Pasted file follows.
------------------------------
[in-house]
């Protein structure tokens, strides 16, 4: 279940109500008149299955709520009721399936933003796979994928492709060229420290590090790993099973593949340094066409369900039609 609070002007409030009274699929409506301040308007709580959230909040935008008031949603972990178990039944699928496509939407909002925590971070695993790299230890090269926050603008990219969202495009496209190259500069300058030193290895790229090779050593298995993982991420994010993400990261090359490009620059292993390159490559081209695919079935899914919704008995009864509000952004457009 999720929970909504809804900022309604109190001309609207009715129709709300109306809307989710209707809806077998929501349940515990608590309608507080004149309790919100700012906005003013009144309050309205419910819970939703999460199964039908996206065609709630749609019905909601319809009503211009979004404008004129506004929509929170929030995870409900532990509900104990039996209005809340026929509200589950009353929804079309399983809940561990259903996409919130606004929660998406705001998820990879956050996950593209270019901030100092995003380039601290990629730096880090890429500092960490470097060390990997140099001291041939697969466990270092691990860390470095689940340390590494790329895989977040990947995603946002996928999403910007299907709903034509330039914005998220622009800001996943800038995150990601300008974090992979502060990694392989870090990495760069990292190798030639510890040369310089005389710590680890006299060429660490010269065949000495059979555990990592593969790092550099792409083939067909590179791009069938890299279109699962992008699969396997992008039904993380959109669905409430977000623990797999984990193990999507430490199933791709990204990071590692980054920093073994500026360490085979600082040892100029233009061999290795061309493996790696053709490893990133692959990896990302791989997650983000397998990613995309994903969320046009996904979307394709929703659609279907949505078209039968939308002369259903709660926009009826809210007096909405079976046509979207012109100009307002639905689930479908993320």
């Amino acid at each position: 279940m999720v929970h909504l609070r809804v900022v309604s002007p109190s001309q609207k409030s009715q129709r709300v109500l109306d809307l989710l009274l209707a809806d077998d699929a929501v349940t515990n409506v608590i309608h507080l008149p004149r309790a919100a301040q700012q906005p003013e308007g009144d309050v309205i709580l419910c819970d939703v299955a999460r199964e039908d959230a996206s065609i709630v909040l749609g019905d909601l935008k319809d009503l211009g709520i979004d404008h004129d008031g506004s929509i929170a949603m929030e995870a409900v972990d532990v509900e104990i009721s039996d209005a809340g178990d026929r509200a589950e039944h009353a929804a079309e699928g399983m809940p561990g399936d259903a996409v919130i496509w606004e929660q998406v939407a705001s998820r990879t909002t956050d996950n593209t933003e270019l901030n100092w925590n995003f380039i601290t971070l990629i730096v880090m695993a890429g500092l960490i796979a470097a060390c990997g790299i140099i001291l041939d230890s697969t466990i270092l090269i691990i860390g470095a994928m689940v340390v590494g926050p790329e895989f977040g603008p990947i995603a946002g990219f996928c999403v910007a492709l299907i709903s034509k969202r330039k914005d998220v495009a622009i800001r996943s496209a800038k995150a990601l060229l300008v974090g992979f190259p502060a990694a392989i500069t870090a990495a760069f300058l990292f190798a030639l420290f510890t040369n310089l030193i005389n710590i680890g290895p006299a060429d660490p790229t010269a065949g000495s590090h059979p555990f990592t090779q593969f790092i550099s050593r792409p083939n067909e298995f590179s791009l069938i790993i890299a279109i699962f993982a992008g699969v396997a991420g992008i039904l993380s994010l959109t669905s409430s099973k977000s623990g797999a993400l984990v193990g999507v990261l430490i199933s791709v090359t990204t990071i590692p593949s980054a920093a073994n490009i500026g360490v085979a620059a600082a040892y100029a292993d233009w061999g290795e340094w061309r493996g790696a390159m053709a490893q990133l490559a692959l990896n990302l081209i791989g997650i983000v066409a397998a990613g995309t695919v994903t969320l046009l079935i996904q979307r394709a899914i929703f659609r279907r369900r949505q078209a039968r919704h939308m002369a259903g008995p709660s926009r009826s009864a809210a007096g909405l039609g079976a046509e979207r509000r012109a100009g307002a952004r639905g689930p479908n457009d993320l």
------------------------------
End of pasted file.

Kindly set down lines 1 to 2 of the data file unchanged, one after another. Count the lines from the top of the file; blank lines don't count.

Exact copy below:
[in-house]
């Protein structure tokens, strides 16, 4: 279940109500008149299955709520009721399936933003796979994928492709060229420290590090790993099973593949340094066409369900039609 609070002007409030009274699929409506301040308007709580959230909040935008008031949603972990178990039944699928496509939407909002925590971070695993790299230890090269926050603008990219969202495009496209190259500069300058030193290895790229090779050593298995993982991420994010993400990261090359490009620059292993390159490559081209695919079935899914919704008995009864509000952004457009 999720929970909504809804900022309604109190001309609207009715129709709300109306809307989710209707809806077998929501349940515990608590309608507080004149309790919100700012906005003013009144309050309205419910819970939703999460199964039908996206065609709630749609019905909601319809009503211009979004404008004129506004929509929170929030995870409900532990509900104990039996209005809340026929509200589950009353929804079309399983809940561990259903996409919130606004929660998406705001998820990879956050996950593209270019901030100092995003380039601290990629730096880090890429500092960490470097060390990997140099001291041939697969466990270092691990860390470095689940340390590494790329895989977040990947995603946002996928999403910007299907709903034509330039914005998220622009800001996943800038995150990601300008974090992979502060990694392989870090990495760069990292190798030639510890040369310089005389710590680890006299060429660490010269065949000495059979555990990592593969790092550099792409083939067909590179791009069938890299279109699962992008699969396997992008039904993380959109669905409430977000623990797999984990193990999507430490199933791709990204990071590692980054920093073994500026360490085979600082040892100029233009061999290795061309493996790696053709490893990133692959990896990302791989997650983000397998990613995309994903969320046009996904979307394709929703659609279907949505078209039968939308002369259903709660926009009826809210007096909405079976046509979207012109100009307002639905689930479908993320």